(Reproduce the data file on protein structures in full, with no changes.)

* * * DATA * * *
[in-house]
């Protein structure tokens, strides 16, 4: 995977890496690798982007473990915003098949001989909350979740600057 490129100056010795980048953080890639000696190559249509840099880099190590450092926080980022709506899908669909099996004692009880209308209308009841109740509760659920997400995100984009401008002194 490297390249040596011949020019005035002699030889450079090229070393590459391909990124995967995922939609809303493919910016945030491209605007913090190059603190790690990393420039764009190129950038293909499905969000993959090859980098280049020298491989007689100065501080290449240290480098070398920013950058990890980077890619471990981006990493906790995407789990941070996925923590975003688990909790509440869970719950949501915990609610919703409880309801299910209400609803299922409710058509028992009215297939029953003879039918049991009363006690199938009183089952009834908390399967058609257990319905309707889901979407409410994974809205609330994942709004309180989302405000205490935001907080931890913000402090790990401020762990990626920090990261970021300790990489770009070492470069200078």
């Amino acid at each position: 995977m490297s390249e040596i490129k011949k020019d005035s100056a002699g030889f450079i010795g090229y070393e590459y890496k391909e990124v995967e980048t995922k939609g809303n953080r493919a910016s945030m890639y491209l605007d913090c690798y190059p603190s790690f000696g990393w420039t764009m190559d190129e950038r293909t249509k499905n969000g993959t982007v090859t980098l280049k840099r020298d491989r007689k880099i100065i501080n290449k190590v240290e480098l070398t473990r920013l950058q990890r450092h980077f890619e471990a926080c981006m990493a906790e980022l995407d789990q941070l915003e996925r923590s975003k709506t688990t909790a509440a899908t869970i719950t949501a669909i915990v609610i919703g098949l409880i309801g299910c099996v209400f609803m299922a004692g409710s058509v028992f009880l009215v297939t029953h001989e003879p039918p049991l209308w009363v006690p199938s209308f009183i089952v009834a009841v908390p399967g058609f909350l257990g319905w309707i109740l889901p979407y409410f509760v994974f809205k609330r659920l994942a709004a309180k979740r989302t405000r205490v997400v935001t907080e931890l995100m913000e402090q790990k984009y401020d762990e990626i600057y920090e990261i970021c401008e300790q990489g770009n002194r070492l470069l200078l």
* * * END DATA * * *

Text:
[in-house]
């Protein structure tokens, strides 16, 4: 995977890496690798982007473990915003098949001989909350979740600057 490129100056010795980048953080890639000696190559249509840099880099190590450092926080980022709506899908669909099996004692009880209308209308009841109740509760659920997400995100984009401008002194 490297390249040596011949020019005035002699030889450079090229070393590459391909990124995967995922939609809303493919910016945030491209605007913090190059603190790690990393420039764009190129950038293909499905969000993959090859980098280049020298491989007689100065501080290449240290480098070398920013950058990890980077890619471990981006990493906790995407789990941070996925923590975003688990909790509440869970719950949501915990609610919703409880309801299910209400609803299922409710058509028992009215297939029953003879039918049991009363006690199938009183089952009834908390399967058609257990319905309707889901979407409410994974809205609330994942709004309180989302405000205490935001907080931890913000402090790990401020762990990626920090990261970021300790990489770009070492470069200078």
């Amino acid at each position: 995977m490297s390249e040596i490129k011949k020019d005035s100056a002699g030889f450079i010795g090229y070393e590459y890496k391909e990124v995967e980048t995922k939609g809303n953080r493919a910016s945030m890639y491209l605007d913090c690798y190059p603190s790690f000696g990393w420039t764009m190559d190129e950038r293909t249509k499905n969000g993959t982007v090859t980098l280049k840099r020298d491989r007689k880099i100065i501080n290449k190590v240290e480098l070398t473990r920013l950058q990890r450092h980077f890619e471990a926080c981006m990493a906790e980022l995407d789990q941070l915003e996925r923590s975003k709506t688990t909790a509440a899908t869970i719950t949501a669909i915990v609610i919703g098949l409880i309801g299910c099996v209400f609803m299922a004692g409710s058509v028992f009880l009215v297939t029953h001989e003879p039918p049991l209308w009363v006690p199938s209308f009183i089952v009834a009841v908390p399967g058609f909350l257990g319905w309707i109740l889901p979407y409410f509760v994974f809205k609330r659920l994942a709004a309180k979740r989302t405000r205490v997400v935001t907080e931890l995100m913000e402090q790990k984009y401020d762990e990626i600057y920090e990261i970021c401008e300790q990489g770009n002194r070492l470069l200078l």